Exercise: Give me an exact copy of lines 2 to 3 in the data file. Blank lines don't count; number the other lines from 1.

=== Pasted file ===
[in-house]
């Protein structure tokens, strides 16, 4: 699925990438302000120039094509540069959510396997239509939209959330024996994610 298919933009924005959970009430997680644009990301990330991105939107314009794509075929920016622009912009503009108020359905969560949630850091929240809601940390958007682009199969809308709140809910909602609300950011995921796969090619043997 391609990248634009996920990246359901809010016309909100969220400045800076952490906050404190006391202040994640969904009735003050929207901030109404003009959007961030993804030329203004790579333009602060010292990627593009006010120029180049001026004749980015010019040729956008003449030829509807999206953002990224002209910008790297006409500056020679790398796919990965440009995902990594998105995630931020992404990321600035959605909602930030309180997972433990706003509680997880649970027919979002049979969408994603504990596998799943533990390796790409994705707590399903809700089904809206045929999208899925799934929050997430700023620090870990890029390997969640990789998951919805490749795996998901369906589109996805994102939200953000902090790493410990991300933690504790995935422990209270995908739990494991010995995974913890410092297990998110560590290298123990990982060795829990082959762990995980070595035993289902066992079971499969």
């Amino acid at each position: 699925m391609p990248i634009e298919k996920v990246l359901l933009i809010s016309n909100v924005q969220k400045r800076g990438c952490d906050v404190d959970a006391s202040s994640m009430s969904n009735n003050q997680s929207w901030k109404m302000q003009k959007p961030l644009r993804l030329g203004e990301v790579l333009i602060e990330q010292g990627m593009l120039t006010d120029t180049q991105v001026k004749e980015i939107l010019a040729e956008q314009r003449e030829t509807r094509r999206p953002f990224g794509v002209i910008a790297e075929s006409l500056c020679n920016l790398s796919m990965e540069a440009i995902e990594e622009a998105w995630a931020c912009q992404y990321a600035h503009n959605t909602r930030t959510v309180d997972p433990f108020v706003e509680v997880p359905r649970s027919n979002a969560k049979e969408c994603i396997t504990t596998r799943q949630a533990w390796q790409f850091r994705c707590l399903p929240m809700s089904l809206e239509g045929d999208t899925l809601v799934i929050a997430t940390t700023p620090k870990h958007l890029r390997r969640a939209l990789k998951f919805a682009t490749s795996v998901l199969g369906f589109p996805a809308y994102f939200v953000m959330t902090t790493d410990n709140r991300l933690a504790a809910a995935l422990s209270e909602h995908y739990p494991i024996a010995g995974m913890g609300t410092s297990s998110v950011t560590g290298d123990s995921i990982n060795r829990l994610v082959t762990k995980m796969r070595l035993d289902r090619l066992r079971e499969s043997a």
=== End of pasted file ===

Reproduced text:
């Protein structure tokens, strides 16, 4: 699925990438302000120039094509540069959510396997239509939209959330024996994610 298919933009924005959970009430997680644009990301990330991105939107314009794509075929920016622009912009503009108020359905969560949630850091929240809601940390958007682009199969809308709140809910909602609300950011995921796969090619043997 391609990248634009996920990246359901809010016309909100969220400045800076952490906050404190006391202040994640969904009735003050929207901030109404003009959007961030993804030329203004790579333009602060010292990627593009006010120029180049001026004749980015010019040729956008003449030829509807999206953002990224002209910008790297006409500056020679790398796919990965440009995902990594998105995630931020992404990321600035959605909602930030309180997972433990706003509680997880649970027919979002049979969408994603504990596998799943533990390796790409994705707590399903809700089904809206045929999208899925799934929050997430700023620090870990890029390997969640990789998951919805490749795996998901369906589109996805994102939200953000902090790493410990991300933690504790995935422990209270995908739990494991010995995974913890410092297990998110560590290298123990990982060795829990082959762990995980070595035993289902066992079971499969």
């Amino acid at each position: 699925m391609p990248i634009e298919k996920v990246l359901l933009i809010s016309n909100v924005q969220k400045r800076g990438c952490d906050v404190d959970a006391s202040s994640m009430s969904n009735n003050q997680s929207w901030k109404m302000q003009k959007p961030l644009r993804l030329g203004e990301v790579l333009i602060e990330q010292g990627m593009l120039t006010d120029t180049q991105v001026k004749e980015i939107l010019a040729e956008q314009r003449e030829t509807r094509r999206p953002f990224g794509v002209i910008a790297e075929s006409l500056c020679n920016l790398s796919m990965e540069a440009i995902e990594e622009a998105w995630a931020c912009q992404y990321a600035h503009n959605t909602r930030t959510v309180d997972p433990f108020v706003e509680v997880p359905r649970s027919n979002a969560k049979e969408c994603i396997t504990t596998r799943q949630a533990w390796q790409f850091r994705c707590l399903p929240m809700s089904l809206e239509g045929d999208t899925l809601v799934i929050a997430t940390t700023p620090k870990h958007l890029r390997r969640a939209l990789k998951f919805a682009t490749s795996v998901l199969g369906f589109p996805a809308y994102f939200v953000m959330t902090t790493d410990n709140r991300l933690a504790a809910a995935l422990s209270e909602h995908y739990p494991i024996a010995g995974m913890g609300t410092s297990s998110v950011t560590g290298d123990s995921i990982n060795r829990l994610v082959t762990k995980m796969r070595l035993d289902r090619l066992r079971e499969s043997a």